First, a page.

By Chris Matel
Sometimes PAX Prime can feel like E3 Jr. For the most part, what's shown to the general public at large for fun in Seattle is what has already been demonstrated and written about months earlier in Los Angeles, under the trade show format. Nevertheless, whether or not a screen in PAX's exhibition hall flashes with phrases like “E3 Demo” or is described as an “E3 build,” there are still surprises uncovered, announcements made and hype built.
Then again, even those who are able to both kick start and wind down their summer at each show can revisit a recycled demo for one reason or another. Rocksteady's Batman: Arkham City demo could be called a case in point for some of PAX's contingent. While it was my first hands-on with the game, I wouldn't fault any who queued up for a second (or third) return trip to the despotic streets of Gotham.
Bat-controller in hand, the demo opened with Catwoman raiding Harvey Dent's hideout office. There wasn't much exploration to do as a handful of thugs greeted her arrival, dropping me right into that rhythmically familiar combat introduced in Arkham Asylum. Instead of Bats' comparatively brutish straight-arm jabs and roundhouse kicks, however, Ms. Kyle's more criminally inclined alter-ego performs her takedowns with acrobatic ease. She parries and counters with flips and cartwheels as her more slender frame is less restricted in her leather attire. The timed strikes and preventative counters aren't mechanically any different than Batman's, but the deadly ballet is no less aggressive or brutal.
After the assailants are subdued, I accidentally slinked the anti-hero to her objective with a cat-like crawl, triggering a cutscene where Two-Face's gun stops her from capturing the prize she was after.
Enter, The Batman.
Perched on a rooftop, I used one of his newer gadgets, a device that can pick up nearby audio frequencies, to start a new mission. The setup is meant to show off Arkham City's more open environment, and a Batman even more apt to gliding around its skyline than in Asylum's compound. While there's room to explore, I decided to go straight towards the action. A graceful leap turned into a stress-free glide, but it all ended with a violent dropkick on an unsuspecting bad guy. Others rushed to their fallen buddy's aid, but once again, with that trademark fluid combat, they proved no contest. The difference in the execution of the fisticuffs when compared to either Catwoman's perspective or Arkham Asylum's use is imperceptible, but not disappointingly so; in all cases, past and present, it's equally as satisfying.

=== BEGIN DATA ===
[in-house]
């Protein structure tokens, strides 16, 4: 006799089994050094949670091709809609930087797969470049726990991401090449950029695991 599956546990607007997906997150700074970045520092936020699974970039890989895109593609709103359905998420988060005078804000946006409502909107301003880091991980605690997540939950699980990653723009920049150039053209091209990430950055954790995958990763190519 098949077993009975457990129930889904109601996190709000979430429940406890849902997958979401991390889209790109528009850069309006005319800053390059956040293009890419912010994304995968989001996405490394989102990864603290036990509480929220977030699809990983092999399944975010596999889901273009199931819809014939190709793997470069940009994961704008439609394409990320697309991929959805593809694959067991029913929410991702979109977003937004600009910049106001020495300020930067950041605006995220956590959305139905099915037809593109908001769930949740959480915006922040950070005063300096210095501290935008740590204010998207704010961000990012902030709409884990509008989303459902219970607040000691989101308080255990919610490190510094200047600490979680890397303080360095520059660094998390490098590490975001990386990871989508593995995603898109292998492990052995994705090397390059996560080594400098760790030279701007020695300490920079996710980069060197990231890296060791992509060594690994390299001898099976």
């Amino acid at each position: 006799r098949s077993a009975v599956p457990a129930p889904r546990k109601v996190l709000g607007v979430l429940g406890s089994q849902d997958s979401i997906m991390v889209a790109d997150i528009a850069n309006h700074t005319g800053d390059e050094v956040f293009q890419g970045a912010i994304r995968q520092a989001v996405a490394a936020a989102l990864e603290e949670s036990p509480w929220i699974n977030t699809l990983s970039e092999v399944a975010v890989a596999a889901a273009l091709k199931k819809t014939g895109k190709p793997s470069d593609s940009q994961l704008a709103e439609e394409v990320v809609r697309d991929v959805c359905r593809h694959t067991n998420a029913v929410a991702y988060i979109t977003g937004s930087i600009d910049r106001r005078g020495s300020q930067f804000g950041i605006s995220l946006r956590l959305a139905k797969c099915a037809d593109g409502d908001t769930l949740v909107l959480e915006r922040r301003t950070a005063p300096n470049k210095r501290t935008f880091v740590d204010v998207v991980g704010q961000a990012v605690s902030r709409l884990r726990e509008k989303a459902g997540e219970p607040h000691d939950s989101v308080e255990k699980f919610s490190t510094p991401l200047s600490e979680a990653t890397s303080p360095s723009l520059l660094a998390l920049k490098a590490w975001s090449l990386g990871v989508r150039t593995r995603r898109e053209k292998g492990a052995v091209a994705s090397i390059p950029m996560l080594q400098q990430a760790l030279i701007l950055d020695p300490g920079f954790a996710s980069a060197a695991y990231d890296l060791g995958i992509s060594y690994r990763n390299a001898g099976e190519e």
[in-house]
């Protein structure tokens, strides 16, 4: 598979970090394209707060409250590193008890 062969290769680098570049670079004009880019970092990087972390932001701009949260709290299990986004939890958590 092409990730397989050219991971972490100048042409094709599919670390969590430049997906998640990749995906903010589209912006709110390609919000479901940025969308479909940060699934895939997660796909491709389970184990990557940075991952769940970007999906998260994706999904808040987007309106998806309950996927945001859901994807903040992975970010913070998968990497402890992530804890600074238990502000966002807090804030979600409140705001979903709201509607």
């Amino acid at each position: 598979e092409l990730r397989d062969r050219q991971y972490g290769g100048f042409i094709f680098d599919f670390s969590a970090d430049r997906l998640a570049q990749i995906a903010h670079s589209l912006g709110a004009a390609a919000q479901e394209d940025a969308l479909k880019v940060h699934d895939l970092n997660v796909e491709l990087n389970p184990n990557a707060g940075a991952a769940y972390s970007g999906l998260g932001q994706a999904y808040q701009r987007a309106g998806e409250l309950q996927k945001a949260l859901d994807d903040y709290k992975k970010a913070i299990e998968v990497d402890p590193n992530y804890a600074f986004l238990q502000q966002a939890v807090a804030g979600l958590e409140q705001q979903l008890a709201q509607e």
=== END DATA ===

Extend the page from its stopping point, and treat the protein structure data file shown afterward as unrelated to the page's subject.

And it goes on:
Soon enough the time came to infiltrate Dent's rally in support for his illegitimate rise to power in the decaying city. For the Caped Crusader, a front door simply didn't do; entering Two-Face's rundown base via a grapple hook to an upper-floor entrance was more his style. A single sentry patroled above a room of unruly criminals watching Catwoman dangle over a pool of acid, as Dent's conflicted persona preached from a secured soapbox, judging her in a sort of twisted trial. She remained collected and cooly defiant even after Two-Face's coin flip kept her alive, if only for the time being.
For Batman, there was no time to waste. A silent choke hold muffled the sentry, and a head-on assault against the gang below incapacitated Dent's supporters. Sadly, there didn't seem to be any other way to go about things for the sake of the demo, with only the default equipment of Arkham Asylum to use (Batarang and explosive gel), but what was played certainly left the game as one of my most anticipated for this year.
Arkham Asylum remains a comic book videogame that, against all expectations, doesn't play as a franchise cash-in; so how does Rocksteady mean to replicate success when trying a new approach with the sequel? While speaking with Dax Ginn, Marketing Game Manager at Rocksteady, he mentioned the creative liberty afforded to the studio from not being tied to a “ball and chain” of any other particular "Batman" media. Rocksteady uses their own "Arkham-verse" and study of Batman as a man, not only superhero, to build more than cutscene portrayals of Gotham's protector: “We're crazy Batman fans, and we just want to make great Batman games.”
The UK-based studio has proven as much once before already, and from what I've seen of Arkham City so far, they seem to be on the right track again; they're making example of why our favorite comic book heroes can't flourish in the interactive medium as anything short of fully dedicated, mindful projects.
Which comic book (super)heroes do you want to see made as successful as Batman? Do you swear allegiance to any universe? Let us know on Twitter @gamers_hell